Every January 1st, Americans celebrate an often-overlooked holiday called “Public Domain Day.”
Thanks to the Copyright Term Extension Act, most copyright works of art and literature enter the public domain 96 years after the year of their publication. This year, the list includes literary classics like The Great Gatsby and Mrs. Dalloway as well as classic silent films like Go West and Ben-Hur.
To do my part in the celebration, I prepared several videos to upload to YouTube on January 1, 2021. Most of these videos are up now, without issue.
However, two films have been claimed as copyright by Warner Bros., despite the copyright law’s clarity.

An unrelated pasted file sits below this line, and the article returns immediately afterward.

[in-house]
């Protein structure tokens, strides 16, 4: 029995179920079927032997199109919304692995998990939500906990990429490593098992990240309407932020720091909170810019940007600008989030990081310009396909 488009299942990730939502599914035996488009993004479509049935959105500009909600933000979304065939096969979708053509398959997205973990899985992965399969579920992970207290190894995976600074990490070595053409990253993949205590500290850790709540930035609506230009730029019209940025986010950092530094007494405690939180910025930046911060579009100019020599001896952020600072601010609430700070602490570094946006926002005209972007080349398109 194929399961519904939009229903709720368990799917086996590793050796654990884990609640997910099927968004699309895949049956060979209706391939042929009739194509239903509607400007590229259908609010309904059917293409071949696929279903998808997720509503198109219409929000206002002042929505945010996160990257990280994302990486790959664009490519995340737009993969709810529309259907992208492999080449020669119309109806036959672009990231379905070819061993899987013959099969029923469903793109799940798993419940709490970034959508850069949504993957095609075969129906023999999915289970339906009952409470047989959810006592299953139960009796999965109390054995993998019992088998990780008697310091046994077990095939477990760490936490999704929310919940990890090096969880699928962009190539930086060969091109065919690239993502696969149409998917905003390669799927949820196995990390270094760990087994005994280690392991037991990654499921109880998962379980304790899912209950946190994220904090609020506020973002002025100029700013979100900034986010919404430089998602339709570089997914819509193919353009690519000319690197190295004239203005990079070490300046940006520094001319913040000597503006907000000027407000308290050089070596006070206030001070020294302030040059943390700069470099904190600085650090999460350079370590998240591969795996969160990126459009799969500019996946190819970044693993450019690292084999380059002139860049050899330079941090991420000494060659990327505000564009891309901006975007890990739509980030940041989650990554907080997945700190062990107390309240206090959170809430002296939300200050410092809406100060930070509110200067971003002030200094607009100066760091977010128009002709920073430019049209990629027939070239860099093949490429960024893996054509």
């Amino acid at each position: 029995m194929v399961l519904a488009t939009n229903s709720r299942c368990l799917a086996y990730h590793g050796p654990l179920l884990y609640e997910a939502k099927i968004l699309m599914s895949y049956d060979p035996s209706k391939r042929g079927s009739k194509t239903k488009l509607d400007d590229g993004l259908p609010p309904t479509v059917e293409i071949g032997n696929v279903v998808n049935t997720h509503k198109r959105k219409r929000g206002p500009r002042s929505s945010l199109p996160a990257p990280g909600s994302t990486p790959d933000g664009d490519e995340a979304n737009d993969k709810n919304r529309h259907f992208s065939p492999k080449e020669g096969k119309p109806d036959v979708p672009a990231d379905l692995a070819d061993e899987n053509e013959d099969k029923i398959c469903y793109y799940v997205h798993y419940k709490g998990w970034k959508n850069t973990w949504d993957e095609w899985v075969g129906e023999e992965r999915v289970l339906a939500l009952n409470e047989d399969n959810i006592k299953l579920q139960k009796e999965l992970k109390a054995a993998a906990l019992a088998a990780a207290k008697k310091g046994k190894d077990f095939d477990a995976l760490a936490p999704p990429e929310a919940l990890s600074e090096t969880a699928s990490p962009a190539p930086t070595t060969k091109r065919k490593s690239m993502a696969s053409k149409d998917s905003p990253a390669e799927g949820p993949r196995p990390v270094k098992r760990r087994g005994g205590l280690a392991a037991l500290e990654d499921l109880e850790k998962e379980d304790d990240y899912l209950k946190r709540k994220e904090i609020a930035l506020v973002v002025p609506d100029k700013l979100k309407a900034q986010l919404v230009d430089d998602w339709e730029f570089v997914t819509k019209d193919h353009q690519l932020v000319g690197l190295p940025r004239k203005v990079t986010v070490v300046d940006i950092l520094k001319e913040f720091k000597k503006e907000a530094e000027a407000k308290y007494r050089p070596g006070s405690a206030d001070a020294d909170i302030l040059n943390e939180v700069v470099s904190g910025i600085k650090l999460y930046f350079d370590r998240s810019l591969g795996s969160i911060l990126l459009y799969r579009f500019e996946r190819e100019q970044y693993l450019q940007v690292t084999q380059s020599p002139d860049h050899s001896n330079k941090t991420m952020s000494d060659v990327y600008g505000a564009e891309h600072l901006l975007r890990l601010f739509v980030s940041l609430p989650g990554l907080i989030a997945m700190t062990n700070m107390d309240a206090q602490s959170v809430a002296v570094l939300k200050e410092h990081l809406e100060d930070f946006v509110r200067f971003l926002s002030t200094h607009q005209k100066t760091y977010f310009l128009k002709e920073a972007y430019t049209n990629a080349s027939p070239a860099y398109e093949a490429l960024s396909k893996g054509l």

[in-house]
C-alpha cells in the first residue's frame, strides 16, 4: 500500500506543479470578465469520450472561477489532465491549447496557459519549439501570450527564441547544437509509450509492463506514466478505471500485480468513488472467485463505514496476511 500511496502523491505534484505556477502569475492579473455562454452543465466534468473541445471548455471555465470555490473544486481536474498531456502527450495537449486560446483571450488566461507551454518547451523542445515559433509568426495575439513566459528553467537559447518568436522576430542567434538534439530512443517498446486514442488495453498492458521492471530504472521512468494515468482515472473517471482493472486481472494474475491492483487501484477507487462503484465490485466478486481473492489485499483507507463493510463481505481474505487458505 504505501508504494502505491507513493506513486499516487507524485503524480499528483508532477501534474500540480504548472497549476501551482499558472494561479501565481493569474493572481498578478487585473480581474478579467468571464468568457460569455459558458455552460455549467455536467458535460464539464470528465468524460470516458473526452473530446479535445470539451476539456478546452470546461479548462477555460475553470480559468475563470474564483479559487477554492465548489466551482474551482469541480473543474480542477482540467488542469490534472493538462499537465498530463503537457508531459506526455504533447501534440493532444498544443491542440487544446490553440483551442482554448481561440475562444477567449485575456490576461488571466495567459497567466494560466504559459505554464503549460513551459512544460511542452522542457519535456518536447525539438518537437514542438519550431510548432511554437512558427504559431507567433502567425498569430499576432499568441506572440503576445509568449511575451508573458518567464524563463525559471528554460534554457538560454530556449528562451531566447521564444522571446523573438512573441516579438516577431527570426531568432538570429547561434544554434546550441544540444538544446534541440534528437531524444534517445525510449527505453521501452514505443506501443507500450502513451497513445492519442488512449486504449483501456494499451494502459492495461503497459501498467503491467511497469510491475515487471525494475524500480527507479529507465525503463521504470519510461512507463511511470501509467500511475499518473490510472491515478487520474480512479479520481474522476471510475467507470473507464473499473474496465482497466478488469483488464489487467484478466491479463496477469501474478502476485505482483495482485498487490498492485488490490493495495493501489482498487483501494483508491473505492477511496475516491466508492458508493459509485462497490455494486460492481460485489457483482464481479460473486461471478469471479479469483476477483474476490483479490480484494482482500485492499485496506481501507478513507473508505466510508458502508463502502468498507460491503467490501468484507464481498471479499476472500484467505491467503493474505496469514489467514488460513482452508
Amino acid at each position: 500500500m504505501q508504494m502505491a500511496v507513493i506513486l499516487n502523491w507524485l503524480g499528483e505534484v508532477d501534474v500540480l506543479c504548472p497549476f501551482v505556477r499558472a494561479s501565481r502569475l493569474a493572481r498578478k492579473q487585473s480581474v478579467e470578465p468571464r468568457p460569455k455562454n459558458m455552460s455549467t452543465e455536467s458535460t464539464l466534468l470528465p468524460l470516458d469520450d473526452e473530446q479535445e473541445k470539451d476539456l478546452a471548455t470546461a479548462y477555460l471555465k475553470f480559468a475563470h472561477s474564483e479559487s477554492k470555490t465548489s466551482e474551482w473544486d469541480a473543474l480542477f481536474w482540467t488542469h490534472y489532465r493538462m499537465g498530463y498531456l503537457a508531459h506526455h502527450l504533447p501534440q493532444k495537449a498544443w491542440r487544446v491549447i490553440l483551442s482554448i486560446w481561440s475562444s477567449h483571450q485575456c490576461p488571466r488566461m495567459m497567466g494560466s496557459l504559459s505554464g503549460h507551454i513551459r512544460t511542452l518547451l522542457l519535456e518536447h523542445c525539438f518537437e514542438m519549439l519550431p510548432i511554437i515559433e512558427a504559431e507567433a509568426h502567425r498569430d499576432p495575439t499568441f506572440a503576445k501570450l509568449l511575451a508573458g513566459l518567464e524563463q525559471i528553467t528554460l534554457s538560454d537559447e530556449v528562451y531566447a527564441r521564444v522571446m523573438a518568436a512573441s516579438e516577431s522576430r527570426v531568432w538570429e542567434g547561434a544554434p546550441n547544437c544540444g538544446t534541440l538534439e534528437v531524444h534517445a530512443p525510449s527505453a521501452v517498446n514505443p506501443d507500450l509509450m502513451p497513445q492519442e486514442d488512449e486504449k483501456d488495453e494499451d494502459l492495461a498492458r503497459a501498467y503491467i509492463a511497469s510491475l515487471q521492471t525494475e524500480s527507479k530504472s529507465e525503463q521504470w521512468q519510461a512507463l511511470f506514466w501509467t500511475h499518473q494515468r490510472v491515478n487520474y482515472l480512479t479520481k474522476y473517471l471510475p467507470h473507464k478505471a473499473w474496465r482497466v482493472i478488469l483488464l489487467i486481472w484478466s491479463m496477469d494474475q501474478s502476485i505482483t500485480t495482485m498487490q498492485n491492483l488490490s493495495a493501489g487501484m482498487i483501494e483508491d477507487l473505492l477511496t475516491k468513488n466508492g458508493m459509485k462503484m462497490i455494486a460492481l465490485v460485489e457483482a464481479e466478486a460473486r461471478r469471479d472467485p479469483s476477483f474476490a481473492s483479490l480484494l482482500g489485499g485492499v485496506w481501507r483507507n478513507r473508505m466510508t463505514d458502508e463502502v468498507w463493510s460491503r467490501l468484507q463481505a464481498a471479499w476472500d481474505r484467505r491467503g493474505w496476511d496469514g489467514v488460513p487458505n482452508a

The Big Parade and Ben-Hur: A Tale of the Christ were released in 1925. The versions I uploaded had no sound or music that might complicate the copyright situation. So when I received a Copyright Claim on YouTube from Warner Bros., I assumed it was a mistake. YouTube’s algorithms automatically match videos with content claimed as copyright, whether it is or not.
I filed an appeal, believing that as soon as a human with Warner Bros. saw the note, they would drop the claim.
That’s not what happened.
Warner Bros. kept the claims in place, and I filed a second appeal. I informed Warner Bros.:
This film was published in 1925 and is now in the public domain.
“On January 1, 2021, copyrighted works from 1925 will enter the US public domain, where they will be free for all to use and build upon.”
Source: Duke University School of Law
So, I was surprised and disappointed when this note came back from YouTube: